So Thatcher is dead. There’s no point getting into a whole litany of abuse about her, richly deserved though it would be, partly because there will be a ton of that in the coming days, partly because Martin Rowson and Steve Bell will do it so much better, and partly because I already vented my spleen on Twitter as soon as I heard the news. However, as this disgusting person dominated the early part of my intellectual and political life, I cannot let her passing go without comment.
The most important thing, for me anyway, is to understand why she was hated as much as she was. I try not to hate people, as a rule, but in her case I make a grim exception. She was vile, and so were those around her. There are lots of loathsome and loathed politicians around, of course, but in my lifetime probably only Richard Nixon was despised more than Thatcher (and if you want to know why that was, read the ‘real’ Nixon, in his own words (sort of) in Robert Coover’s ‘The Public Burning’.)
But Thatcher was/is easily the most hated British politician – more so even than Tony Blair – because of what she, knowingly, cynically and maliciously did to the British people, and to many more beyond them. Her government’s destruction of British industry and the trades unions – the ‘enemy within’ – was systematic and brutal. The unions were not perfect – they still aren’t – but the caricature painted of them to legitimise the outpouring of state violence against ordinary working people was despicable. I lived in a flat right above one of the main picket lines for the print-workers’ dispute with News International at Wapping in 1986 and witnessed the systematic violence used by the police against peaceful pickets. The supposed defenders of the public peace beating protestors so that they couldn’t disrupt the drip-feed of poison from the Murdoch presses.
Thatcher is also credited with the main wave of privatization – in conjunction with that bumbling oaf Reagan (of ‘reaganomics’ fame). Although privatization was in fact started by the previous Labour government, after 1979 the wholesale sell-off of state assets and industries became a torrent that lined the pockets of the few at the expense of the many. And privatization coincided with the freeing up of capital controls and the easing of banking regulation that saw vast sums flow into the City of London and then straight out into the burgeoning (largely British) tax-havens, again into the pockets of the wealthy. Ultimately the economic catastrophe of 2008 – the idiotic banking, the tax-evasion and the corruption that fuelled it – is a consequence of the cynical policies pursued by the Thatcher governments.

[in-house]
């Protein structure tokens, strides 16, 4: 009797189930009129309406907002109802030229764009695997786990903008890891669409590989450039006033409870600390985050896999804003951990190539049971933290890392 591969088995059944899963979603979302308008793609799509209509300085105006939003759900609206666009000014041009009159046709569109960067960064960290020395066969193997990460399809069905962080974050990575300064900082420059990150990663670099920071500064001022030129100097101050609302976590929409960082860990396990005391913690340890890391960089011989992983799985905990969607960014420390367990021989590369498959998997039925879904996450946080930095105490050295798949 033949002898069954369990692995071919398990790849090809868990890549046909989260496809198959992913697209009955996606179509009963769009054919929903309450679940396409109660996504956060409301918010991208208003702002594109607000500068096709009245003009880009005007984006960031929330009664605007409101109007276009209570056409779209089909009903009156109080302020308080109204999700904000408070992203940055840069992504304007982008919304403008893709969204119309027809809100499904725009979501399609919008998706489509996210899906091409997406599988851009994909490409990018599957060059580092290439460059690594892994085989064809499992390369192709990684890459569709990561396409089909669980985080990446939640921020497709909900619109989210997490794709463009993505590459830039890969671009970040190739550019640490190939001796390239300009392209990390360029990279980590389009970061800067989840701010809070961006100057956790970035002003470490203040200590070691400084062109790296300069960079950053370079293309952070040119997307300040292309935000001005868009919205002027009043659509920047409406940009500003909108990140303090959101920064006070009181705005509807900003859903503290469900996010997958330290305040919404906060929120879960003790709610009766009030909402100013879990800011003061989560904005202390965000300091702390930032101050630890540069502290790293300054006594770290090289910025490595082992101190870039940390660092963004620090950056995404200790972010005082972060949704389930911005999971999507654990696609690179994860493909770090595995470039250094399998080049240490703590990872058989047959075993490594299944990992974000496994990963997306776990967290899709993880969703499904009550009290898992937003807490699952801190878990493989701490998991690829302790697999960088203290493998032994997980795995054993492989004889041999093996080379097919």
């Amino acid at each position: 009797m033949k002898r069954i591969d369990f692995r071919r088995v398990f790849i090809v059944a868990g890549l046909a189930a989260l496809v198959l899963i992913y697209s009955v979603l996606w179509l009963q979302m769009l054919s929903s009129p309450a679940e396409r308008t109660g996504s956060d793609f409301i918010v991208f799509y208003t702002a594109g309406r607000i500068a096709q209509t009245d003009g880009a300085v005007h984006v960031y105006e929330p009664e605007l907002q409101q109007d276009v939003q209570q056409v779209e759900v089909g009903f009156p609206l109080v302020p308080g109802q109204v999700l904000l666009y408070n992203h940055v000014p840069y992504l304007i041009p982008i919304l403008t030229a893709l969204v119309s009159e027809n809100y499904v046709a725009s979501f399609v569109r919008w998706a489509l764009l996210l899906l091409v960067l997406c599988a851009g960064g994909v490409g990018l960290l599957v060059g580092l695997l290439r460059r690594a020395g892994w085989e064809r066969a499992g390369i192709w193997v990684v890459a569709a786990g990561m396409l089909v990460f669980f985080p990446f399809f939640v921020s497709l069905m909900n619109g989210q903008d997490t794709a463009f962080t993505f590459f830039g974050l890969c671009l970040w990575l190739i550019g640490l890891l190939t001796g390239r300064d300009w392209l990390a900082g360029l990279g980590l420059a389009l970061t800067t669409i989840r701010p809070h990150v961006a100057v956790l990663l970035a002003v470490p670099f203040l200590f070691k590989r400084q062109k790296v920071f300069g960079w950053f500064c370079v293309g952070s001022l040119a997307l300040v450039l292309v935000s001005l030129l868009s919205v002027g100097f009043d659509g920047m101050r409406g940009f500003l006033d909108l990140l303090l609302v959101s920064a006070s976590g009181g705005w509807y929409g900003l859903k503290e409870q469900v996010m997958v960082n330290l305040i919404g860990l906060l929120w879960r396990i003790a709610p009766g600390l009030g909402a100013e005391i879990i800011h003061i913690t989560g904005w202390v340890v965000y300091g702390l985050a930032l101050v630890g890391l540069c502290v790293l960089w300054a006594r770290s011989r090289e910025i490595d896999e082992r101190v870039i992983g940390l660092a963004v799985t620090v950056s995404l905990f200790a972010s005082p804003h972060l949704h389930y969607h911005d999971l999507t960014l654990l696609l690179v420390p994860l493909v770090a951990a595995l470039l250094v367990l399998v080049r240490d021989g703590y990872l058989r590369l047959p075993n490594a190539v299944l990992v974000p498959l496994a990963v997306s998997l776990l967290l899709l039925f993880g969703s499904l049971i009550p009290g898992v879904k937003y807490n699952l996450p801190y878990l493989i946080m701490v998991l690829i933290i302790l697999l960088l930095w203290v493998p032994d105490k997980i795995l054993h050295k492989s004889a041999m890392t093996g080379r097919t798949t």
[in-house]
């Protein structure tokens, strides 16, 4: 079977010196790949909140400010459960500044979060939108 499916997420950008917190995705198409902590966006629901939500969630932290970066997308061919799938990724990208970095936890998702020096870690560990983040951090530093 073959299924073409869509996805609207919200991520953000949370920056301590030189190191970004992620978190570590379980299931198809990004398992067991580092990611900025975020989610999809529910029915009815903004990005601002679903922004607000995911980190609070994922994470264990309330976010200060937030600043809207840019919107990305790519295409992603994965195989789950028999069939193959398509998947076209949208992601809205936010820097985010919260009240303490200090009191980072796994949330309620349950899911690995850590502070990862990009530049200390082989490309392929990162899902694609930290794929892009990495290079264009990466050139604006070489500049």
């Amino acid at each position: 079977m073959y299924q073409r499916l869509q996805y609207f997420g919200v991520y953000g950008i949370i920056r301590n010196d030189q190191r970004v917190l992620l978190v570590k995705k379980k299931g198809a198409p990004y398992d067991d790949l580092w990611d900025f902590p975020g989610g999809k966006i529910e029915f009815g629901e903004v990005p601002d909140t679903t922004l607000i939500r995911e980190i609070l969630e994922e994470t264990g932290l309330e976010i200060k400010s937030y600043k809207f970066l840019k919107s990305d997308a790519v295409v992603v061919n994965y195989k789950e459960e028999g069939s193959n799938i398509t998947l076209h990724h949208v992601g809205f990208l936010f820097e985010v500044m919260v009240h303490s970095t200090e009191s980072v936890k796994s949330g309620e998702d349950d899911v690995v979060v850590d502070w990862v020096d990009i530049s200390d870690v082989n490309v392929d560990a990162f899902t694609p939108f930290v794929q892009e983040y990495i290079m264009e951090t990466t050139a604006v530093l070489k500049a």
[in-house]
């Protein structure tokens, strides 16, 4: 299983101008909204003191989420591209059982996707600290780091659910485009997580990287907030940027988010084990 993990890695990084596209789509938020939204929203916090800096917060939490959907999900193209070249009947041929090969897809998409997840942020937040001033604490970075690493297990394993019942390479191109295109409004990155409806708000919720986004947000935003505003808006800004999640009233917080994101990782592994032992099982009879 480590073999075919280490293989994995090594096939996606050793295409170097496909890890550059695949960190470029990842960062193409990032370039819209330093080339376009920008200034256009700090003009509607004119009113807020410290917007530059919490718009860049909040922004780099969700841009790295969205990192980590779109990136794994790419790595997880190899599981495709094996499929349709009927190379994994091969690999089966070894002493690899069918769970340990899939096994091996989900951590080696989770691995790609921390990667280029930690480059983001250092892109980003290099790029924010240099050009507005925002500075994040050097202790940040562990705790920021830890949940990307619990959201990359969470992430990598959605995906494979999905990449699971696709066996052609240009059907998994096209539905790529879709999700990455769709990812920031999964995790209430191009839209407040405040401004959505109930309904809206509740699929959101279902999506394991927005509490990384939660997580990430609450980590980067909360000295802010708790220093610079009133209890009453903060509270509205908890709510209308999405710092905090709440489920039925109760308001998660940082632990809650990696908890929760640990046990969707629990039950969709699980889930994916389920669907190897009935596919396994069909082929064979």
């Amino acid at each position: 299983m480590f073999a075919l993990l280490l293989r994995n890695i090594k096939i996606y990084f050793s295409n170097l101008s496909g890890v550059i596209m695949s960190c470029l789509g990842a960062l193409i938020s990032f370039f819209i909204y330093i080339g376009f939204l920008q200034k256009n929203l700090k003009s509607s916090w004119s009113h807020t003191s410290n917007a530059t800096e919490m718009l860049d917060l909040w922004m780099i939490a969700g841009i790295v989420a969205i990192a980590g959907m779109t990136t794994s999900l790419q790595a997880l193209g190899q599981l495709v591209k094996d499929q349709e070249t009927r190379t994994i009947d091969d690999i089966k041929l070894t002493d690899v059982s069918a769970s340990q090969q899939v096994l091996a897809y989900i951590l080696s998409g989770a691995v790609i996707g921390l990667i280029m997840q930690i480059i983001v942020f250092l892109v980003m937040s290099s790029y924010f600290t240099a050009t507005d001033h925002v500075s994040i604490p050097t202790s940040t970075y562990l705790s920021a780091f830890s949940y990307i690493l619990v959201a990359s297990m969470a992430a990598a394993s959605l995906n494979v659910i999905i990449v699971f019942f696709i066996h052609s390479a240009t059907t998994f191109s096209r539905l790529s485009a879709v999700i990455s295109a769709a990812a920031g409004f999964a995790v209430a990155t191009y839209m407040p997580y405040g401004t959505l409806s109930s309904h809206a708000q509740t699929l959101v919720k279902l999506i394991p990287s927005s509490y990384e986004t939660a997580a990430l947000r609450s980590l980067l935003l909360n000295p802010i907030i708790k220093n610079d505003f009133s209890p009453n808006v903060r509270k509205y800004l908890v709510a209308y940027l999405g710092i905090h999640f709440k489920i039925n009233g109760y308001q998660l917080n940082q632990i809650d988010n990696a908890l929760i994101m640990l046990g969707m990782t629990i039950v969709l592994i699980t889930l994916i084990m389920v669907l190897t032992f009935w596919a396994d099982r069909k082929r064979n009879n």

Then there was the Poll Tax, which deliberately, knowingly and obviously sought to replace the principle of progressive taxation with a regressive tax that would disproprtionately affect the poor and the marginal. That, ultimately, cost her the Prime Ministership, but not before she’d brought much of the country to its knees.
And then there was the blood-soaked crime of the Falklands/Malvinas war – a crime she shares with the corrupt Argentine Generals she so strongly resembled……
I could go on…..for hours. These are just my personal highlights and they’ll be much revisited by others. So why do we all hate her so much? Well if the above were not enough, it was the knowing and entirely cynical way that she and her hangers-on distorted the basic currency of political and social life.